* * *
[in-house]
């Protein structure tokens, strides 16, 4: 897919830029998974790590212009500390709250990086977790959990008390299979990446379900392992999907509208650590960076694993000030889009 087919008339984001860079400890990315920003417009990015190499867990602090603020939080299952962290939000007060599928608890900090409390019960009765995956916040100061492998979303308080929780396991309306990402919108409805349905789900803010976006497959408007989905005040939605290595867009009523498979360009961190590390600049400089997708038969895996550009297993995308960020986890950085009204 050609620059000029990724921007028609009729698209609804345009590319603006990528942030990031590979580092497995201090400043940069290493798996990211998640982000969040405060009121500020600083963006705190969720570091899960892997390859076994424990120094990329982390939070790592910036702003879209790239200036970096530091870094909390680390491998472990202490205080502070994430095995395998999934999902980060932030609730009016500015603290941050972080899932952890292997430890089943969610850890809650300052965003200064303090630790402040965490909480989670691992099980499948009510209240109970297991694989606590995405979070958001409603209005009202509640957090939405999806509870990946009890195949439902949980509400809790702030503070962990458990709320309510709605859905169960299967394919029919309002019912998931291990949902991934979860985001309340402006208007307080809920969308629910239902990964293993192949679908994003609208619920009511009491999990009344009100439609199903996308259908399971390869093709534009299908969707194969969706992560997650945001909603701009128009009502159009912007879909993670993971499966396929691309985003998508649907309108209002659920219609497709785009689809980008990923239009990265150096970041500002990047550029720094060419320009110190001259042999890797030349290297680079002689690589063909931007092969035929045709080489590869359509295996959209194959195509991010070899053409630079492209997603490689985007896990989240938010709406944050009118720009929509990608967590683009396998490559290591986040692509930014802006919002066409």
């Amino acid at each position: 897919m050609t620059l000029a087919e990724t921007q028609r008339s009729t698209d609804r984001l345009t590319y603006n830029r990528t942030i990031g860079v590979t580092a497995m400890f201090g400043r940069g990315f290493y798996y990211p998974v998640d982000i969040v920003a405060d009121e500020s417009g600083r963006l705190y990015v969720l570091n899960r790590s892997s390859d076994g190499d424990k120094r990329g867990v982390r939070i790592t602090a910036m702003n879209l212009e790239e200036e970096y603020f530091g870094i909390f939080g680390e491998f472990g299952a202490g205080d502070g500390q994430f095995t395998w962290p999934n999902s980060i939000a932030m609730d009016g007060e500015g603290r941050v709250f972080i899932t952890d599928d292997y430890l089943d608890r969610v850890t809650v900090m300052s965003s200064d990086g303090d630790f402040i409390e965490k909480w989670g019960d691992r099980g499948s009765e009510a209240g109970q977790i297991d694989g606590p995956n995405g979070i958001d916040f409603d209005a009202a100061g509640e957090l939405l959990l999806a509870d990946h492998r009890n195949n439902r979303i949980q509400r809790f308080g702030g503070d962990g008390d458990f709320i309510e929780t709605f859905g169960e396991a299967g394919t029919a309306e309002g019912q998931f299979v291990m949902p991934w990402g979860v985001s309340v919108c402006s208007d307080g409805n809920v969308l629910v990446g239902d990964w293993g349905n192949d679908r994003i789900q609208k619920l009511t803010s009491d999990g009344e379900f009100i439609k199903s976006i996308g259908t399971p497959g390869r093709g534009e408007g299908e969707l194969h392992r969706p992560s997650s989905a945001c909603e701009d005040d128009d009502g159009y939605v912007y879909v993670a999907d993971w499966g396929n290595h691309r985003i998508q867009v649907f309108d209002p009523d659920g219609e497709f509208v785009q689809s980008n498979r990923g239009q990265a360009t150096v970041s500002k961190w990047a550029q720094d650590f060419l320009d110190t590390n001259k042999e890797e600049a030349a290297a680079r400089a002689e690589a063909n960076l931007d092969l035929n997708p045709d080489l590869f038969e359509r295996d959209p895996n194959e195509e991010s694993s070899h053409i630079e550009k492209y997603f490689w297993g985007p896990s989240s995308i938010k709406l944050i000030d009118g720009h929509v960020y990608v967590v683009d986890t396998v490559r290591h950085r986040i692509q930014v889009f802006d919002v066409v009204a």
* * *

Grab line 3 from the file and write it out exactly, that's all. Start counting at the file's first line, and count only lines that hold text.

């Amino acid at each position: 897919m050609t620059l000029a087919e990724t921007q028609r008339s009729t698209d609804r984001l345009t590319y603006n830029r990528t942030i990031g860079v590979t580092a497995m400890f201090g400043r940069g990315f290493y798996y990211p998974v998640d982000i969040v920003a405060d009121e500020s417009g600083r963006l705190y990015v969720l570091n899960r790590s892997s390859d076994g190499d424990k120094r990329g867990v982390r939070i790592t602090a910036m702003n879209l212009e790239e200036e970096y603020f530091g870094i909390f939080g680390e491998f472990g299952a202490g205080d502070g500390q994430f095995t395998w962290p999934n999902s980060i939000a932030m609730d009016g007060e500015g603290r941050v709250f972080i899932t952890d599928d292997y430890l089943d608890r969610v850890t809650v900090m300052s965003s200064d990086g303090d630790f402040i409390e965490k909480w989670g019960d691992r099980g499948s009765e009510a209240g109970q977790i297991d694989g606590p995956n995405g979070i958001d916040f409603d209005a009202a100061g509640e957090l939405l959990l999806a509870d990946h492998r009890n195949n439902r979303i949980q509400r809790f308080g702030g503070d962990g008390d458990f709320i309510e929780t709605f859905g169960e396991a299967g394919t029919a309306e309002g019912q998931f299979v291990m949902p991934w990402g979860v985001s309340v919108c402006s208007d307080g409805n809920v969308l629910v990446g239902d990964w293993g349905n192949d679908r994003i789900q609208k619920l009511t803010s009491d999990g009344e379900f009100i439609k199903s976006i996308g259908t399971p497959g390869r093709g534009e408007g299908e969707l194969h392992r969706p992560s997650s989905a945001c909603e701009d005040d128009d009502g159009y939605v912007y879909v993670a999907d993971w499966g396929n290595h691309r985003i998508q867009v649907f309108d209002p009523d659920g219609e497709f509208v785009q689809s980008n498979r990923g239009q990265a360009t150096v970041s500002k961190w990047a550029q720094d650590f060419l320009d110190t590390n001259k042999e890797e600049a030349a290297a680079r400089a002689e690589a063909n960076l931007d092969l035929n997708p045709d080489l590869f038969e359509r295996d959209p895996n194959e195509e991010s694993s070899h053409i630079e550009k492209y997603f490689w297993g985007p896990s989240s995308i938010k709406l944050i000030d009118g720009h929509v960020y990608v967590v683009d986890t396998v490559r290591h950085r986040i692509q930014v889009f802006d919002v066409v009204a």